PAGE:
Who Was F.W. Thomas?

I meant to post about this earlier, but was tied up in the Archives. My roommate and the DCeiver (Jason Linkins) will be reading from his new work The Taking of the Orange Line 1-2-3 with some local theater folks. See you there!


Greetings Journalist/Listings Editor/Blogger/Citizen:

Thank you for your attention. This is to alert you to the first installment of the F.W. Thomas Performances , a new monthly literary variety show featuring live presentations from area writers, artists and musicians.

The event is being held in the Screening Room at the Warehouse Theater on Monday April 10 at 7:30PM. Admission is $3. The Warehouse Theater is located at 1017-1021 7th Street NW. Phone is 202 783 3933. For more info, visit http://www.warehousetheater.com/

The inaugural event will feature:

· Jeff Bagato (author of the guidebook “Mondo DC”) on Shooting Bettie Page
· Sarah Grace McCandless (author of the novel “Grosse Pointe Girl” and the forthcoming “The Girl I Wanted to Be”) reading new fiction
· T.M. Lowery (artist, creator of the Skeleton Kids) presenting new work
· Jason Linkins (aka the blogger DCeiver) and friends in a dramatic presentation of “The Taking Of The Orange Line 1-2-3”

The F.W. Thomas Performances will be hosted and introduced by yours truly, Adam Mazmanian, a writer living in D.C. and a contributor to the Washington City Paper, with special assistance from Katie Lederer, a government attorney and spiritual descendant of F. W. Thomas.

The series is named for F.W. Thomas (1811-1866), attorney, novelist, satirist, polemicist, journalist, government employee and a close friend of Edgar Allan Poe. It was Thomas who conceived the ill-fated plan to use his influence with the son of President Tyler to obtain for Poe a posting in the Philadelphia Customs House.

In 1841, Thomas was hired to create a library for the Treasury Department as a reward for his service on the stump for President William Henry Harrison. Despite the death of his political benefactor after fewer than 30 days in office, Thomas thrived in Washington, remaining here until 1850. Thomas enjoyed the simple pleasures of government service, which he described thusly in a letter to Poe: “You stroll to your office a little after nine in the morning leisurely, and you stroll from it a little after two in the afternoon homeward to dinner, and return no more that day. If during office hours you have anything to do it is an agreeable relaxation from the monstrous laziness of the day. You have on your desk everything in the writing line in apple-pie order, and if you choose to lucubrate in a literary way, why you can lucubrate.”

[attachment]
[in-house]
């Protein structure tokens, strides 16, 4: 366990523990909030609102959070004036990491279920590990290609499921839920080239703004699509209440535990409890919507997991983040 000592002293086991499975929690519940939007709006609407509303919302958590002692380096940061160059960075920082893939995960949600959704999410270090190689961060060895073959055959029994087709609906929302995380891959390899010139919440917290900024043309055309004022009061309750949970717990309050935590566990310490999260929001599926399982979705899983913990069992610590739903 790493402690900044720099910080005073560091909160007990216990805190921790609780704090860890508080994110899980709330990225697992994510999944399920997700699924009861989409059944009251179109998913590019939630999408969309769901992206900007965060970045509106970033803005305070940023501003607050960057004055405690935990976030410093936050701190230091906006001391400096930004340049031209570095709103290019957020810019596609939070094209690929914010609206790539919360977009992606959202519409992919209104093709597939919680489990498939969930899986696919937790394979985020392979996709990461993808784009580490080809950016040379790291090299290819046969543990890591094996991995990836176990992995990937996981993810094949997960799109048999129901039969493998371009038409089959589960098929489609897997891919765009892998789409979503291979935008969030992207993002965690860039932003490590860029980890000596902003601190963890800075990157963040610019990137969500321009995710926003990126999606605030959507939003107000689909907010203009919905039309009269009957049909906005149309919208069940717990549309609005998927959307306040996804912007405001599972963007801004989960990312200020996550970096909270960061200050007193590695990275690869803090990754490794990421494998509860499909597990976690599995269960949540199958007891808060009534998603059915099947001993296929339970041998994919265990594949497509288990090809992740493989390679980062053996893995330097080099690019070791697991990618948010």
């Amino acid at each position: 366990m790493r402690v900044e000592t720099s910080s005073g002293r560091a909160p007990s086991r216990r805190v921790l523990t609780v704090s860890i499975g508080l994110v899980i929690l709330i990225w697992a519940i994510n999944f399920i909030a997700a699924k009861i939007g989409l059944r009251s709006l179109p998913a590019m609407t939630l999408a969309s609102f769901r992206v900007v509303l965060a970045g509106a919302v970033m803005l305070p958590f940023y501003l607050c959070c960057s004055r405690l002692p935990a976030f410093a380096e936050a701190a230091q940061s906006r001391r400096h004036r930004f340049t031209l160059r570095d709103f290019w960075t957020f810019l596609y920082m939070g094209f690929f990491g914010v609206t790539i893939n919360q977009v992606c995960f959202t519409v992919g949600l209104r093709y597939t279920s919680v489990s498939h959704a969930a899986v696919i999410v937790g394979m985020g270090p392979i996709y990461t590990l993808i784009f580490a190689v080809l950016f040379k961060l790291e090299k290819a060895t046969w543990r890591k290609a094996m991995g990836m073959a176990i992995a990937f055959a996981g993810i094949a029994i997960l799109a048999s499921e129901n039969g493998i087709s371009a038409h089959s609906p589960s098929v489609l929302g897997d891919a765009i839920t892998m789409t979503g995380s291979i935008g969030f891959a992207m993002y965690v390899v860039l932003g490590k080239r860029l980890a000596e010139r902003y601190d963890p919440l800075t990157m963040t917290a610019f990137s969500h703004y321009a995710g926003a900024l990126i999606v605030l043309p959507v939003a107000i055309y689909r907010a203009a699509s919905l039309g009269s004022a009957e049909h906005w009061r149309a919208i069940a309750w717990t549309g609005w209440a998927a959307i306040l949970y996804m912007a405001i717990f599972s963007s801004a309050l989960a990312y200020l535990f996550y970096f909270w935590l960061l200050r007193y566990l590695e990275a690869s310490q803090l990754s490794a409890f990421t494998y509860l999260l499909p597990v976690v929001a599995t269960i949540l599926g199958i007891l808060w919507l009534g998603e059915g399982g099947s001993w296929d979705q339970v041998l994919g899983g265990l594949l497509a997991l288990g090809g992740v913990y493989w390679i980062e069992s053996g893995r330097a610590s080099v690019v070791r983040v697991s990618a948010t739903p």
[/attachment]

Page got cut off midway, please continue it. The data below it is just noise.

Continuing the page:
In so many ways, the career of F. W. Thomas captures the enterprising, creative spirit that abides in the District of Columbia to this day. It is unjust that his legacy pass unremembered into this mists of bureaucratic history.

The F.W. Thomas Performances owes a debt of inspiration to Brooklyn, New York’s now-legendary “Little Gray Books” readings series, hosted and curated by John Hodgman, the ‘resident expert’ on Comedy Central’s “Daily Show” and author of the fake trivia compendium “The Areas of My Expertise.”

For more information on the F.W. Thomas Performances and/or the individual performers, please contact:

Adam Mazmanian
mazmanian at mindspring.com

Author: Rob Goodspeed